The Doris Duke Charitable Foundation has appointed Konrad Ng as executive director of Doris Duke’s Shangri La, a center for the study of Islamic arts and cultures, following a nationwide search. Ng is an accomplished scholar, curator and arts administrator who brings national experience to the organization and holds strong ties to Hawai‘i and its creative culture. Most recently, Ng has been serving as the director of the Smithsonian Institution’s Asian Pacific American Center in Washington, D.C.
“We are thrilled to welcome Konrad Ng to Shangri La and excited by his dynamic vision for continuing the legacy of Doris Duke,” said Ed Henry, president of DDCF. “Konrad is well poised to contribute to the global conversation about Islamic arts and cultures and, more broadly, human creativity as a means for increasing knowledge and understanding across our complex society. His experience at the Smithsonian and within Hawai‘i will further enrich the unique dialogue that is stimulated by the important collections and beauty of Shangri La.”
“I am honored to have been chosen to lead Shangri La and help advance the work of the Doris Duke Charitable Foundation,” said Ng. “Shangri La is an extraordinary part of Hawaii’s art and design landscape. It is a privilege to have the chance to build on the incredible work done by Shangri La’s staff, volunteers and partners. I look forward to working with the team and with the community at large to further local, national and global dialogues about creativity and culture.”
As director of the Smithsonian Asian Pacific American Center, Ng oversaw all programmatic, philanthropic and operational activities. He led a pan- institutional team that produced collaborative exhibitions, public programs and digital initiatives about Asian Pacific American history, art and culture. During Ng’s tenure, the center worked with Smithsonian museums and offices to create groundbreaking work that included Portraiture Now! Asian American Portraits of Encounter, I Want the Wide American Earth: An Asian Pacific American Story, Beyond Bollywood: Indian Americans Shape the Nation, The Smithsonian Asian-Latino Project and several digital heritage programs. Ng established the Smithsonian’s first curatorial positions in Asian Pacific American Studies and in Digital and Emerging Media. He also led the center’s participation in the Smithsonian’s first organization-wide, $1.5 billion fundraising campaign and organized the center’s first Advisory Board consisting of leaders in academia, business, culture, philanthropy, politics and technology. Ng also coordinated the Smithsonian’s efforts to organize and increase its work and research in Hawai‘i and the Pacific.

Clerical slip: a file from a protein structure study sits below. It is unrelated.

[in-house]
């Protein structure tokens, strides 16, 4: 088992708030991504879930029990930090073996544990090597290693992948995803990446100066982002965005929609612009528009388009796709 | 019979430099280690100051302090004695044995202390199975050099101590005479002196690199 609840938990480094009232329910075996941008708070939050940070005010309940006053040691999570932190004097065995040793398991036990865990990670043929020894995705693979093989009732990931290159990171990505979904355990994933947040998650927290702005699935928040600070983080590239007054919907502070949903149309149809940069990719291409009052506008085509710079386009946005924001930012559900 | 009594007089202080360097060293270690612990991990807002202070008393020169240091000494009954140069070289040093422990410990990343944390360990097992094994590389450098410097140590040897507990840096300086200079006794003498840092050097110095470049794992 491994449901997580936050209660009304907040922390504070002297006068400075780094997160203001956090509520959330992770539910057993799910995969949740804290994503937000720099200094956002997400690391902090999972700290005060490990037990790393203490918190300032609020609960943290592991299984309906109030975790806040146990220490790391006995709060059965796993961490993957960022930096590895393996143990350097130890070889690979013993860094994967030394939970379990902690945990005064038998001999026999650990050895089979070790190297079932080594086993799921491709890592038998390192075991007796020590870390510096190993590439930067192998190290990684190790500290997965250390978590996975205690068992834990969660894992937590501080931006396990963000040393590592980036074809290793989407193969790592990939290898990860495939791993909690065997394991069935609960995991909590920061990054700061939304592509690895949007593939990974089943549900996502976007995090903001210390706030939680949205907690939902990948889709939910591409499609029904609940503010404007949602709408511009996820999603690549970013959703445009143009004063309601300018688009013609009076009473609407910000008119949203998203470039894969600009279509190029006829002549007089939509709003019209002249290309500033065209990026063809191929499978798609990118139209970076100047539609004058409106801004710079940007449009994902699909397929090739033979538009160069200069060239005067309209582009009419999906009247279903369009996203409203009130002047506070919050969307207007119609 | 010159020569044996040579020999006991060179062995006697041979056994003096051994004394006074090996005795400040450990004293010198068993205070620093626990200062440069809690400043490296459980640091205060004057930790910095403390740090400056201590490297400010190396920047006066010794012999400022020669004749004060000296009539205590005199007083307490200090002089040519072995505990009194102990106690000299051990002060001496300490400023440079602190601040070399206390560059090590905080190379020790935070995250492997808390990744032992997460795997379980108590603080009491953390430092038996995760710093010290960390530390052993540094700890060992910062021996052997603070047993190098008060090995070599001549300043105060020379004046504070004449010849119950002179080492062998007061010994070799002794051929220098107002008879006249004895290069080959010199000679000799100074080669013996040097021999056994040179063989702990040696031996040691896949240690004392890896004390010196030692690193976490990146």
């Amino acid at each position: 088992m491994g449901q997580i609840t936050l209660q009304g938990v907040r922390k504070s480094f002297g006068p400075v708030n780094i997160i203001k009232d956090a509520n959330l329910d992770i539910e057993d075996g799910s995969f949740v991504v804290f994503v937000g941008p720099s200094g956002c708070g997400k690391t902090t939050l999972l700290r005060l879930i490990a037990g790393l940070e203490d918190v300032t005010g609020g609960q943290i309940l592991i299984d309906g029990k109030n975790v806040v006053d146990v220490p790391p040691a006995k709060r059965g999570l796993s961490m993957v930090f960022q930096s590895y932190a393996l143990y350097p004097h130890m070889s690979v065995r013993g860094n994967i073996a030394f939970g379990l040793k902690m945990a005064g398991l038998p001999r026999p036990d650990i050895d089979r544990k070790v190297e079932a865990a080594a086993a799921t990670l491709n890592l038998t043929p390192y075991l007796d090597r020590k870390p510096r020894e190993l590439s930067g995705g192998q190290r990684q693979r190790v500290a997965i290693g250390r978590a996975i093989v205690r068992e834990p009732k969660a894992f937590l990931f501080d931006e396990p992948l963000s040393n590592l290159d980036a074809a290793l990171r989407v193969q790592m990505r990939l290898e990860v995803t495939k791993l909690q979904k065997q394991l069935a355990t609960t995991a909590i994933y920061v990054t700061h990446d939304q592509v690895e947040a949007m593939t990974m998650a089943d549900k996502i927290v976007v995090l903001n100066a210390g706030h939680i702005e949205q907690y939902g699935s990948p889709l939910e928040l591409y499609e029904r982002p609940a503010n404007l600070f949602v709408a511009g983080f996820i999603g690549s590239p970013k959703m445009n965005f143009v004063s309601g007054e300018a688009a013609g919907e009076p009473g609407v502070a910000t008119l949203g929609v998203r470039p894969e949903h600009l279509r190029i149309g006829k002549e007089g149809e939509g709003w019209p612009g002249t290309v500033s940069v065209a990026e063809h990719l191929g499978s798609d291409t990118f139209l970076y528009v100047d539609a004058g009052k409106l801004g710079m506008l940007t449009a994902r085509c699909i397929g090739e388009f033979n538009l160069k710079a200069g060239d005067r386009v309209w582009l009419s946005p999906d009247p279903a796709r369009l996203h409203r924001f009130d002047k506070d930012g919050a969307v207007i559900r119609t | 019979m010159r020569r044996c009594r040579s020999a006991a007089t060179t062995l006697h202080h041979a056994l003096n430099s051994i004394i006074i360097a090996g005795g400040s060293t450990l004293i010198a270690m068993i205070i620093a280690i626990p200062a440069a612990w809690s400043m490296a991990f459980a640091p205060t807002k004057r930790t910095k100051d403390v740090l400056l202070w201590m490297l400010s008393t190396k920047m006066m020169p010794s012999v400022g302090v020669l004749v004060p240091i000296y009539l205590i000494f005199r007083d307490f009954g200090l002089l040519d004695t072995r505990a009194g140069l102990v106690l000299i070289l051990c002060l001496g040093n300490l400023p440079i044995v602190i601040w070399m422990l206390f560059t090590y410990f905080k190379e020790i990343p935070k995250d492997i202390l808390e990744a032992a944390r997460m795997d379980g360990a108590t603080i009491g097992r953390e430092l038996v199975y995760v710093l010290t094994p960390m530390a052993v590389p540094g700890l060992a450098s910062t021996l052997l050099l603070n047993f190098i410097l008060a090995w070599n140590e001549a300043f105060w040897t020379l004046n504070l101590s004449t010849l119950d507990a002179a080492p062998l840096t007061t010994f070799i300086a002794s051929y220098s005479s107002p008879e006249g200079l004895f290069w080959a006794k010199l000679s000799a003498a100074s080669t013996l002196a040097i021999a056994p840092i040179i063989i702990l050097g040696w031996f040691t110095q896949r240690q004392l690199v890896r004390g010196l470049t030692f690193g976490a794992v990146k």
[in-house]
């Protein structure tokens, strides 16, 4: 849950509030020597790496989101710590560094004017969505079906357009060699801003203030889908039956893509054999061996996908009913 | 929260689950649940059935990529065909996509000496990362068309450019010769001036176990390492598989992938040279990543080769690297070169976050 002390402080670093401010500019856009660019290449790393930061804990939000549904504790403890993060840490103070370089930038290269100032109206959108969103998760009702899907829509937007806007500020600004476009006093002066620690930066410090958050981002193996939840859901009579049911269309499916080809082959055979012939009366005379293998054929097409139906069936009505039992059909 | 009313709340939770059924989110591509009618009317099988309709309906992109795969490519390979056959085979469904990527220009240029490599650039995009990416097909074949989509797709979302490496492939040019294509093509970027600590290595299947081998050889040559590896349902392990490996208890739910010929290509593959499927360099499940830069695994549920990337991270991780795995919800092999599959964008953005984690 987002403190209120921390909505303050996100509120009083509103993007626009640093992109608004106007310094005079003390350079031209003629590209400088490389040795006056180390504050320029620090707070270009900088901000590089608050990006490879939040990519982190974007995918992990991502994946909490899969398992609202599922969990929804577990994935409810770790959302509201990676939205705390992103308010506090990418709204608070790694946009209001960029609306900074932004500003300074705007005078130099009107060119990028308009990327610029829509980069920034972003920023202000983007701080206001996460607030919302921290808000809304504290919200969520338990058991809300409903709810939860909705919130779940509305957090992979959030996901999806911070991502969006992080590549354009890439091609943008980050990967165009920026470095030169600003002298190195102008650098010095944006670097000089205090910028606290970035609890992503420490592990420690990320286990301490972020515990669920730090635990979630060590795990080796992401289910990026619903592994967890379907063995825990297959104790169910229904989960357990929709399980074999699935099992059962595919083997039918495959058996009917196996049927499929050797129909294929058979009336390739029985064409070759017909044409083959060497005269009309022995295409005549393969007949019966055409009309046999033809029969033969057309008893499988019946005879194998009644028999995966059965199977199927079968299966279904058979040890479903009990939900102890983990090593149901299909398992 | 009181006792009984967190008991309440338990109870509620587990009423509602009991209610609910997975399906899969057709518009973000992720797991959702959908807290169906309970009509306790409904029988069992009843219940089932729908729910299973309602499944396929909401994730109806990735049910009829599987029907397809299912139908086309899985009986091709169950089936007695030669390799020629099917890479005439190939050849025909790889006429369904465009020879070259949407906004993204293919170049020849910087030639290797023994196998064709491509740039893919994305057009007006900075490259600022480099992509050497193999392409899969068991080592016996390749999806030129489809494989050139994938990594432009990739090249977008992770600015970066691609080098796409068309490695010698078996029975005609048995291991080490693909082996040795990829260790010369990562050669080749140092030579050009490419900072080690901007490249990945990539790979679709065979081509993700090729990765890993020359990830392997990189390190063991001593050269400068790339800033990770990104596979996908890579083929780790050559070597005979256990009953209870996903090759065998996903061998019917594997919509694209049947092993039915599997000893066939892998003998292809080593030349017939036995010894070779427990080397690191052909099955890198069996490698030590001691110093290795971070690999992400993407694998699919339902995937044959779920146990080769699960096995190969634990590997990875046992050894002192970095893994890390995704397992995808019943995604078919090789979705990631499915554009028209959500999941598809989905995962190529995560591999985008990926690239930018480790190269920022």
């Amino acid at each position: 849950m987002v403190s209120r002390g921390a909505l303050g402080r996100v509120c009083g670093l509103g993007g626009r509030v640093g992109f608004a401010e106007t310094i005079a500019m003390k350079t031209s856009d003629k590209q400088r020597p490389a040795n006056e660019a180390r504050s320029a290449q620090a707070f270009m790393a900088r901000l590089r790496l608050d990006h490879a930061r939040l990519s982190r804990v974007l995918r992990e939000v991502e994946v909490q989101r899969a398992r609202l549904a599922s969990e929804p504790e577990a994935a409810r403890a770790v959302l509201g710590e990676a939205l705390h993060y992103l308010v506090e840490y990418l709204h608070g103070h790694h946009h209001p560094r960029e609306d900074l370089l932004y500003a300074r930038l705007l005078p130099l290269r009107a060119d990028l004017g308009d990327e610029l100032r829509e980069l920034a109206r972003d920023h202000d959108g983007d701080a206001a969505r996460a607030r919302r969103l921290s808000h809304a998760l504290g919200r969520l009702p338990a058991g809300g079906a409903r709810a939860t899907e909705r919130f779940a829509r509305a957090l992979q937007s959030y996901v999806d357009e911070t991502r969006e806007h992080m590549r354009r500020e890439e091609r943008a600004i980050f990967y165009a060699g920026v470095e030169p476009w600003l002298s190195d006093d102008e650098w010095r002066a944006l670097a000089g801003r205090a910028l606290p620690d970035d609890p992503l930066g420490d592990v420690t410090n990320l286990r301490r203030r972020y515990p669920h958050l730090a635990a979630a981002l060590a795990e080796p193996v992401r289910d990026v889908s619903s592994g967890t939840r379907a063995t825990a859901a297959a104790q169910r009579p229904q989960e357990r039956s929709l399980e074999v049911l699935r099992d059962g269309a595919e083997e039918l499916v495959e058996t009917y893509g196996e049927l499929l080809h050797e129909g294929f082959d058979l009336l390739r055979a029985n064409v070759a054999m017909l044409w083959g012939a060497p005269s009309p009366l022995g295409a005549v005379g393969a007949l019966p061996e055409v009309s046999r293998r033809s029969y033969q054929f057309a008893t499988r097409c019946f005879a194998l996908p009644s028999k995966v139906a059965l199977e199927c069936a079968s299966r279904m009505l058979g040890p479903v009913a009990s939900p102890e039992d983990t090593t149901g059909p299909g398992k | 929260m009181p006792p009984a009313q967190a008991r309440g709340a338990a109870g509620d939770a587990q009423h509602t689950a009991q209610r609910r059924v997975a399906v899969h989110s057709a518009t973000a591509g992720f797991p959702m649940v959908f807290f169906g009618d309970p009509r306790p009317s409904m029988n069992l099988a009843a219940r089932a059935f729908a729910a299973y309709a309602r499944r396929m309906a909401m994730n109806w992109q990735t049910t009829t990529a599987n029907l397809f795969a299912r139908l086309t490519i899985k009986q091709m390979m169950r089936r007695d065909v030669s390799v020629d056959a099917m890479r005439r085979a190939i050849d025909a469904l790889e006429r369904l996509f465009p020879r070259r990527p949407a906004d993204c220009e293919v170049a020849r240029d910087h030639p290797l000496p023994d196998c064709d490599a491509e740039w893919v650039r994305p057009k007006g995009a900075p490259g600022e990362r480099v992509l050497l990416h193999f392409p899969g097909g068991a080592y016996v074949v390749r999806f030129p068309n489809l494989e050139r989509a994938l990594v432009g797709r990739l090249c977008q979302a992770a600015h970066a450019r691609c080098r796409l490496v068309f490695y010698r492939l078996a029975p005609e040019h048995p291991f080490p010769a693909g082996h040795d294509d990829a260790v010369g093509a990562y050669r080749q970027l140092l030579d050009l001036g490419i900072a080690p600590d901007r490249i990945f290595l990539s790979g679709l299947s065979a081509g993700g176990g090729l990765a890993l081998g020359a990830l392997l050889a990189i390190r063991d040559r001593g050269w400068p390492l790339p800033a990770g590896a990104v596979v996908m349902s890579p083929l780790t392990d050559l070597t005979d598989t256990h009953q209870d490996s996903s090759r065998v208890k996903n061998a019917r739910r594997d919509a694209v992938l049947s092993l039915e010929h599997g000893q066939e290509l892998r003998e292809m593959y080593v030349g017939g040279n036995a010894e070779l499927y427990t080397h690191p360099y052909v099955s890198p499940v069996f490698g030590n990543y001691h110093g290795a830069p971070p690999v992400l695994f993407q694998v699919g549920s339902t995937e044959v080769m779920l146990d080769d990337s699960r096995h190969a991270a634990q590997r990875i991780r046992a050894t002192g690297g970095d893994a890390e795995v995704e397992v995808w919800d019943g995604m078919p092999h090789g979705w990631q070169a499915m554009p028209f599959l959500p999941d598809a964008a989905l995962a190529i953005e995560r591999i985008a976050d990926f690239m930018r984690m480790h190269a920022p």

Prior to his work at the Smithsonian, Ng was an assistant professor in the Academy for Creative Media at the University of Hawai‘i at Mānoa where he taught and researched the critical and cultural study of cinema and digital media forms. Ng was also the first curator of film and video at the Honolulu Museum of Arts. As curator, he programmed the museum’s Doris Duke Theater and contributed to the museum’s contemporary multimedia exhibition projects. Ng was also a film programmer for the Hawaii International Film Festival, the largest film festival in the Pacific.
Ng continues to publish scholarship about the intersection between creative media and the production of Asian and Asian American cultural identity. He received his Ph.D. in political science at the University of Hawai‘i at Mānoa, where his dissertation explored the political aesthetics of Asian cultural identity in film and video; his Master of Arts degree in cultural, social and political thought at the University of Victoria, BC, Canada; and his Bachelor of Arts degree in philosophy and ethnic studies at McGill University in Montreal, QC, Canada.
Beginning March 2016, Ng will lead Shangri La’s work in promoting the mission of the Doris Duke Foundation for Islamic Art (DDFIA), which is to promote the study and understanding of Islamic arts and cultures. He succeeds Deborah Pope, the first and previous executive director of Shangri La, in bringing Shangri La and its collection of Islamic art and arts programming to the wider public.